Gail *Nanners*


Gail*Nanners* Co-Moderator for Anxiety/Panic Forum
Been living with Crohn's Disease for 33 years. Currently on Asacol, Prilosec, Estrace, Prinivil, Diltiazem, Percoset prn for pain, Zofran, Phenergan, Probiotics, and Calcium and Xanax as needed. Resections in 2002 and 2005. Also diagnosed with Fibromyalgia and Osteoarthritis and Anxiety. Currently my Crohns is in remission.
*Every tomorrow has two handles.  We can take hold of it by the handle of anxiety, or by the handle of faith"*

inflamed
Veteran Member


Date Joined Nov 2005
Total Posts : 1340
   Posted 3/22/2009 6:41 AM (GMT -7)   
My GI is scalpel adverse. He is very cautious about surgery because of the risk of recurrence. He'll tell me that some patients wish they did it way sooner, but some (who have recurrence problems) wish they waited or never did it. He gauges what is best for the patient by how well they are handling the current situation. If you are getting by, why risk making it worse down the road for temporary relief? We were close to surgery twice, but I have since been in a 5-year remission w/o surgery so I'm glad I waited. The surgeon I consulted with, though, was ready to go with surgery. I think surgeons just tend to be that way.
Hoping to stay in remission after the birth of a healthy baby girl. On Pentasa during my pregnancy, went med-free 2 months to nurse (stupid), but back on Pentasa and still nursing.


caroline_r
Regular Member


Date Joined Apr 2004
Total Posts : 94
   Posted 3/22/2009 8:10 AM (GMT -7)   
Nanners said...
While I disagree with caroliner on the only time to do surgery is if you are dying, I do agree it should only be when you have no quality of life. If you aren't feeling that bad, I wouldn't do surgery. But if you are miserable every single day, and have no quality of life at all, then yes it is time to do surgery.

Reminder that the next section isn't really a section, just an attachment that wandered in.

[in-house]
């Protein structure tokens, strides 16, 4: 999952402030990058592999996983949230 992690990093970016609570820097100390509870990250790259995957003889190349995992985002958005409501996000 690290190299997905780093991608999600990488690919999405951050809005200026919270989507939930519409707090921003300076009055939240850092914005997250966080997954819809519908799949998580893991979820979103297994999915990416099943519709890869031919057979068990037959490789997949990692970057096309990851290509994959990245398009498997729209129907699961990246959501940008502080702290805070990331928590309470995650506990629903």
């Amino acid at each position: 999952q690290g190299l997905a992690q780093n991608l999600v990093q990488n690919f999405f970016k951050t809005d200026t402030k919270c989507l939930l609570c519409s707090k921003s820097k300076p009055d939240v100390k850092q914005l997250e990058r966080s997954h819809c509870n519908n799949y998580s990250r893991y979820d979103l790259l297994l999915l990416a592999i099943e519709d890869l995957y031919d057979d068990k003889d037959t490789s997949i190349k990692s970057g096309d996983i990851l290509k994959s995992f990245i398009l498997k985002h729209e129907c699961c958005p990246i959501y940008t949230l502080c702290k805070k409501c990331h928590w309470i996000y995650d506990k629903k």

And I agree you really need to see a GI about your Crohns, not a surgeon. Hope you get this all figured out soon.

Hugs,

Gail *Nanners*


I didn't say the only time to do surgery is when you're dying but that it should be the last resort, when you're either dying, have major fistulas problems and then I said "and stuff like that". There are a hundred if not more situations when a person needs surgery and I sure don't know what they are hehe. I agree with you 100%...if there's no quality of life then that's time for surgery.

And inflamed is right too :)
21 yr. old with crohn colitis. Diagnosed in March 2004. No surgeries so far.


Trigirl
Veteran Member


Date Joined Jan 2006
Total Posts : 768
   Posted 3/22/2009 9:06 AM (GMT -7)   
Thanks guys,

Bell. I did see a GI first and he is good. He said we could go with monitoring things. They did biopsies and found pre cancerous cells but in my mind people live their whole life with those and do fine. I just want to wait until it is absolutely necessary to take out large colon. It is the end that is messed up and so they said it couldn't just be resectioned. Surgeon thinksit's only matter of time bfore it's worse, but hey I canwait awhile. I will ask about giving it a rest though. I could go for that first. I think they just don't care about patients as much in our this government medical system b/c it has such a large crazy load of people if they can get rid of a problem they will try to help. I don't doubt their desire to help I just think they are rigid in their approach to healing. Surguring can be the greatest blessing alive in some cases.